Seems like I’m coming late to this discussion, but author Michael Erard (FoaF of mine) is helping me catch up:
Part of that conversation was sparked by a piece Erard wrote in 2002 and published a few weeks ago:
According to the author, that piece generated some strong reactions, including some apparently-visceral ones. (I try to avoid these, as much as possible.)
More recently, the New York Times published the following:
[Sidenote: I have a problem with journalism (not with journalists, just with their work). As may surprise some people, the NYT appears to me to be part of that problem, not of its solution. And this piece by Trip Gabriel reminds me of diverse things I dislike about journalism. Not that Gabriel’s work is bad or that he’s a bad journalist. But I find in this piece a representation of something problematic with journalism that would take me too long to articulate here. Still, there’s some interesting insight in this piece.]
One thing I find useful in this NYT article is the admission that there might be different approaches to plagiarism and academic integrity. This is something which is discussed among teachers, but it’s the first time I see it in MSM. The very idea that we can expand the conversation about these issues is quite refreshing. Eventually, it might even help us hash out some of these issues in a less visceral and even dispassionate fashion. But I’m not holding my breath on this one.
Another thing I find useful in that “blurred lines” piece is a small set of quotes from fellow ethnographer Susan D. Blum. (Though I was apparently living in South Bend, IN when Dr. Blum became Kellogg fellow for international studies, I don’t recall meeting her.) What Blum says is not only anthropologically relevant but resonates strongly with things I’ve noticed, My summary from these short quotes: values surrounding plagiarism are best understood in a context in which individual ownership of ideas is emphasized; there might be a shift in these values through a much broader cultural change. If I hear Blum correctly, she isn’t taking the usual “techno-determinism” route (“it all happened because of this strange newfangled thing they call the Interwebs”), nor does she assign the causal relationship the other way around (“a shift to a more anonymous culture made it possible for the Internet to expand, in the last twenty years”). Instead, she’s describing a broad phenomenon, based on an understanding of some historical developments of so-called “Western” culture.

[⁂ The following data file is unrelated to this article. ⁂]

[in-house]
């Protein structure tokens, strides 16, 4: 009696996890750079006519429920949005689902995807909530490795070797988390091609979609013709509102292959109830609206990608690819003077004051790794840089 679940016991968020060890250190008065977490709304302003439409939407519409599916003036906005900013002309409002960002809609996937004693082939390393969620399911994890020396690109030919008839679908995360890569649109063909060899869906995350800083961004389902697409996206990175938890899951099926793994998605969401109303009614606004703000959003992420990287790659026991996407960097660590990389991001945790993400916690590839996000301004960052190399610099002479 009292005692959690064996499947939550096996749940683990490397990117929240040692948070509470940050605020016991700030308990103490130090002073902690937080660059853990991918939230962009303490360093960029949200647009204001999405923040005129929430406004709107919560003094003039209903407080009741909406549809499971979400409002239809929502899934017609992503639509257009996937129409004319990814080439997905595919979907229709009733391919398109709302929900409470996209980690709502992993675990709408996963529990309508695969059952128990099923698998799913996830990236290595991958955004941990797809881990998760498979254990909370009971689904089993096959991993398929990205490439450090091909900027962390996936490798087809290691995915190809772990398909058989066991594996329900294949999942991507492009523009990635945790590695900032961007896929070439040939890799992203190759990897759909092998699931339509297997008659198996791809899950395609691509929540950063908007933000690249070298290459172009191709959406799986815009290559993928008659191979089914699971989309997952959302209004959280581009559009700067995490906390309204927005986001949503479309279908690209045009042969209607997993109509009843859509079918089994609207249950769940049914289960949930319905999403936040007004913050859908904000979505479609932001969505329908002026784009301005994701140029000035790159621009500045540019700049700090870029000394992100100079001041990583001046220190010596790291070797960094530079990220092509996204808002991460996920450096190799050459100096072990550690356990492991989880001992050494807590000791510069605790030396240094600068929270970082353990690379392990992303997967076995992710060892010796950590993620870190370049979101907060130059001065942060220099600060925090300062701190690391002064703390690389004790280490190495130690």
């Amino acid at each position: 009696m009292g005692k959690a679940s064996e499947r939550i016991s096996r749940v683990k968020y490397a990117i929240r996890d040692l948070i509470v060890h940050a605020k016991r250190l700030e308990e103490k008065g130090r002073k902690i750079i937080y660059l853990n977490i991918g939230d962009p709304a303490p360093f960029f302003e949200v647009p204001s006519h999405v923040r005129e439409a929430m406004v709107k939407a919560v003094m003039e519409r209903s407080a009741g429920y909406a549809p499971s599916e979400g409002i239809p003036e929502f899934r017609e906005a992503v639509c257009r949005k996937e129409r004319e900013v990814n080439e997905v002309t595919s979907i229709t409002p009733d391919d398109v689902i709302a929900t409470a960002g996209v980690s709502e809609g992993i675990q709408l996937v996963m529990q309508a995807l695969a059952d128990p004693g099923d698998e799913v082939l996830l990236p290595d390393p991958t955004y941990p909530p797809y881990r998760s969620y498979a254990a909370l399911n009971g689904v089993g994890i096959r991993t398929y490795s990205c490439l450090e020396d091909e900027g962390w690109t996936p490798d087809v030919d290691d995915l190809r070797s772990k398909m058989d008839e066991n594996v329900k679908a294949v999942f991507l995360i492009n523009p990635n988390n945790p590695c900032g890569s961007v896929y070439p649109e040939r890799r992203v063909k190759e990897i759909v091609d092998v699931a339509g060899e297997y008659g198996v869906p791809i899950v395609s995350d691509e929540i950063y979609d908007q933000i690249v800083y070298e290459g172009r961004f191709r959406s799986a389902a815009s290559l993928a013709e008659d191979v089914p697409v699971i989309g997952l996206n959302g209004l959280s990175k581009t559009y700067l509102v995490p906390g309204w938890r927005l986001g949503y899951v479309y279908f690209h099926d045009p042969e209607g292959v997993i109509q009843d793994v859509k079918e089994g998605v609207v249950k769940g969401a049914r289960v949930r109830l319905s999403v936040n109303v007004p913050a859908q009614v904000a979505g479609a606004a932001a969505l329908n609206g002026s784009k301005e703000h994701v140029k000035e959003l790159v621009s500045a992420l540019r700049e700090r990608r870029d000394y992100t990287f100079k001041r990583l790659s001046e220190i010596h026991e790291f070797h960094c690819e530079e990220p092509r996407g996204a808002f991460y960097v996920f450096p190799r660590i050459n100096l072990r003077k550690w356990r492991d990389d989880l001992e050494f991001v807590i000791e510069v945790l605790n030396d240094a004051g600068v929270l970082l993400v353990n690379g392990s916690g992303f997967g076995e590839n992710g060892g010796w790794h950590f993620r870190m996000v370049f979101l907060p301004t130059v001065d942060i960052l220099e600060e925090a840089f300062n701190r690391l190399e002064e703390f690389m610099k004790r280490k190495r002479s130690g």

Seems to me that Jacques Attali would have fascinating things to say about this. Part of this impression is based on his work on the political economy of music which, in my mind, prefigured what has since been known as the “Napster Revolution.” But I also recall a (French) tv show about plagiarism in which he had some fascinating things to say about the developments of what RMS admonished us not to call “intellectual property.”
I have a lot more to say about all of this, including my own experience with a cheating student and diverse things about Erard’s work on this. But I got to leave. So it’s just a teaser, at this point.